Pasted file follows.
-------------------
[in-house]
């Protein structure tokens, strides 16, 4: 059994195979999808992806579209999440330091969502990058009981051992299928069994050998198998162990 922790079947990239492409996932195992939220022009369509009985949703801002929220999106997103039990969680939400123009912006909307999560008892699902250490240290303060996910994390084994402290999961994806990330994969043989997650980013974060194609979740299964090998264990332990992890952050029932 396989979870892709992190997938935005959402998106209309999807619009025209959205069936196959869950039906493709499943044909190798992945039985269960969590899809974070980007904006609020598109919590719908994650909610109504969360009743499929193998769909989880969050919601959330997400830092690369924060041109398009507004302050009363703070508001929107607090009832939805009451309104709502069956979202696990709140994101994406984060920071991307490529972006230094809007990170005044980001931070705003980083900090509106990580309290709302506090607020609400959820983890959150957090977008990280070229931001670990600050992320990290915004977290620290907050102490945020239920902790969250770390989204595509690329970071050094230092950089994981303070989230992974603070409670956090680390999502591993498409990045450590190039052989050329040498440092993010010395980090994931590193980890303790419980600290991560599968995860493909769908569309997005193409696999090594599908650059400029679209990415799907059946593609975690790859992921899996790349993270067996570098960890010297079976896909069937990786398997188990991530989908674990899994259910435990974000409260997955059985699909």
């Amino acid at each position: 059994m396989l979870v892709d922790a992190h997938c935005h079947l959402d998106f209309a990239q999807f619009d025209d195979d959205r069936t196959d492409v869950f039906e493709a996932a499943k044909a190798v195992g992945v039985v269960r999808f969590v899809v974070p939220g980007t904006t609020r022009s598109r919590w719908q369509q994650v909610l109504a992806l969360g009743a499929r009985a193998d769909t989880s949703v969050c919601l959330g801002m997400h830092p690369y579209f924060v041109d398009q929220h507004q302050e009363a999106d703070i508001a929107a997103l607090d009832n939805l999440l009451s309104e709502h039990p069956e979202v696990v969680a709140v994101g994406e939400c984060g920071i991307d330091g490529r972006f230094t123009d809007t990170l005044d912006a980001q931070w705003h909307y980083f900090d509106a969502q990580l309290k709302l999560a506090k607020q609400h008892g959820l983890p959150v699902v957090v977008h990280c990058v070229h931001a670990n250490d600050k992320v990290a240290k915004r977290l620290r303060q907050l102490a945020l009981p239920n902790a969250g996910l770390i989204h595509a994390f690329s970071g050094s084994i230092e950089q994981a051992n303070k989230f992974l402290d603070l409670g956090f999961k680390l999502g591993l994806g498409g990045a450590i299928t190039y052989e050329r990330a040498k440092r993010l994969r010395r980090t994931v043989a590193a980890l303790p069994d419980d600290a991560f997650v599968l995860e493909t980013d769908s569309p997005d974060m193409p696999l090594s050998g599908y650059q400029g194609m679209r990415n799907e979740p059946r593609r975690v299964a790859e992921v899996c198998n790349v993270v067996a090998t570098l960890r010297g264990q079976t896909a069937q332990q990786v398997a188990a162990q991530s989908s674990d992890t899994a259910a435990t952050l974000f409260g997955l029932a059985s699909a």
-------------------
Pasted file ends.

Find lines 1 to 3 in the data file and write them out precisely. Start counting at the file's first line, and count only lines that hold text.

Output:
[in-house]
């Protein structure tokens, strides 16, 4: 059994195979999808992806579209999440330091969502990058009981051992299928069994050998198998162990 922790079947990239492409996932195992939220022009369509009985949703801002929220999106997103039990969680939400123009912006909307999560008892699902250490240290303060996910994390084994402290999961994806990330994969043989997650980013974060194609979740299964090998264990332990992890952050029932 396989979870892709992190997938935005959402998106209309999807619009025209959205069936196959869950039906493709499943044909190798992945039985269960969590899809974070980007904006609020598109919590719908994650909610109504969360009743499929193998769909989880969050919601959330997400830092690369924060041109398009507004302050009363703070508001929107607090009832939805009451309104709502069956979202696990709140994101994406984060920071991307490529972006230094809007990170005044980001931070705003980083900090509106990580309290709302506090607020609400959820983890959150957090977008990280070229931001670990600050992320990290915004977290620290907050102490945020239920902790969250770390989204595509690329970071050094230092950089994981303070989230992974603070409670956090680390999502591993498409990045450590190039052989050329040498440092993010010395980090994931590193980890303790419980600290991560599968995860493909769908569309997005193409696999090594599908650059400029679209990415799907059946593609975690790859992921899996790349993270067996570098960890010297079976896909069937990786398997188990991530989908674990899994259910435990974000409260997955059985699909």
């Amino acid at each position: 059994m396989l979870v892709d922790a992190h997938c935005h079947l959402d998106f209309a990239q999807f619009d025209d195979d959205r069936t196959d492409v869950f039906e493709a996932a499943k044909a190798v195992g992945v039985v269960r999808f969590v899809v974070p939220g980007t904006t609020r022009s598109r919590w719908q369509q994650v909610l109504a992806l969360g009743a499929r009985a193998d769909t989880s949703v969050c919601l959330g801002m997400h830092p690369y579209f924060v041109d398009q929220h507004q302050e009363a999106d703070i508001a929107a997103l607090d009832n939805l999440l009451s309104e709502h039990p069956e979202v696990v969680a709140v994101g994406e939400c984060g920071i991307d330091g490529r972006f230094t123009d809007t990170l005044d912006a980001q931070w705003h909307y980083f900090d509106a969502q990580l309290k709302l999560a506090k607020q609400h008892g959820l983890p959150v699902v957090v977008h990280c990058v070229h931001a670990n250490d600050k992320v990290a240290k915004r977290l620290r303060q907050l102490a945020l009981p239920n902790a969250g996910l770390i989204h595509a994390f690329s970071g050094s084994i230092e950089q994981a051992n303070k989230f992974l402290d603070l409670g956090f999961k680390l999502g591993l994806g498409g990045a450590i299928t190039y052989e050329r990330a040498k440092r993010l994969r010395r980090t994931v043989a590193a980890l303790p069994d419980d600290a991560f997650v599968l995860e493909t980013d769908s569309p997005d974060m193409p696999l090594s050998g599908y650059q400029g194609m679209r990415n799907e979740p059946r593609r975690v299964a790859e992921v899996c198998n790349v993270v067996a090998t570098l960890r010297g264990q079976t896909a069937q332990q990786v398997a188990a162990q991530s989908s674990d992890t899994a259910a435990t952050l974000f409260g997955l029932a059985s699909a």